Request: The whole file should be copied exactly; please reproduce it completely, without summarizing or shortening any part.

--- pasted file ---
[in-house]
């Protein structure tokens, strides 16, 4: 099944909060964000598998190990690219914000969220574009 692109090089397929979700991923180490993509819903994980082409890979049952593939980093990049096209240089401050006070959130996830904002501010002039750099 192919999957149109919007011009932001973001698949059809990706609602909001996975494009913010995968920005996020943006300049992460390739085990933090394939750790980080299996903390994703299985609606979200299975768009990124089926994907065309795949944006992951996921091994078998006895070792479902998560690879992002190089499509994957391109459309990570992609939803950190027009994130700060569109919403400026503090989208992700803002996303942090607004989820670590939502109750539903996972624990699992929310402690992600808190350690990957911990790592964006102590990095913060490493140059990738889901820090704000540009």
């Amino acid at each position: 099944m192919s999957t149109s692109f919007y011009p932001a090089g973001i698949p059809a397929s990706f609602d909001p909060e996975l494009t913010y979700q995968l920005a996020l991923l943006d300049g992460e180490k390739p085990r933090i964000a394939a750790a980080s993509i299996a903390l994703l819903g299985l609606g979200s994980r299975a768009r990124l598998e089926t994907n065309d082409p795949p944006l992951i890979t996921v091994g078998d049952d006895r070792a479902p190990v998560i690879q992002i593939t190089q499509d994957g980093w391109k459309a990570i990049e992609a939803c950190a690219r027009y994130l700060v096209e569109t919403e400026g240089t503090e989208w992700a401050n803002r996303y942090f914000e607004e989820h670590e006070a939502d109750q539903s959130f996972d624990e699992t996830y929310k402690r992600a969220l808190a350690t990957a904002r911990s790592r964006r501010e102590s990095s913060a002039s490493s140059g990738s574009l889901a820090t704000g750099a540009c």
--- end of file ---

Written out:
[in-house]
């Protein structure tokens, strides 16, 4: 099944909060964000598998190990690219914000969220574009 692109090089397929979700991923180490993509819903994980082409890979049952593939980093990049096209240089401050006070959130996830904002501010002039750099 192919999957149109919007011009932001973001698949059809990706609602909001996975494009913010995968920005996020943006300049992460390739085990933090394939750790980080299996903390994703299985609606979200299975768009990124089926994907065309795949944006992951996921091994078998006895070792479902998560690879992002190089499509994957391109459309990570992609939803950190027009994130700060569109919403400026503090989208992700803002996303942090607004989820670590939502109750539903996972624990699992929310402690992600808190350690990957911990790592964006102590990095913060490493140059990738889901820090704000540009």
């Amino acid at each position: 099944m192919s999957t149109s692109f919007y011009p932001a090089g973001i698949p059809a397929s990706f609602d909001p909060e996975l494009t913010y979700q995968l920005a996020l991923l943006d300049g992460e180490k390739p085990r933090i964000a394939a750790a980080s993509i299996a903390l994703l819903g299985l609606g979200s994980r299975a768009r990124l598998e089926t994907n065309d082409p795949p944006l992951i890979t996921v091994g078998d049952d006895r070792a479902p190990v998560i690879q992002i593939t190089q499509d994957g980093w391109k459309a990570i990049e992609a939803c950190a690219r027009y994130l700060v096209e569109t919403e400026g240089t503090e989208w992700a401050n803002r996303y942090f914000e607004e989820h670590e006070a939502d109750q539903s959130f996972d624990e699992t996830y929310k402690r992600a969220l808190a350690t990957a904002r911990s790592r964006r501010e102590s990095s913060a002039s490493s140059g990738s574009l889901a820090t704000g750099a540009c």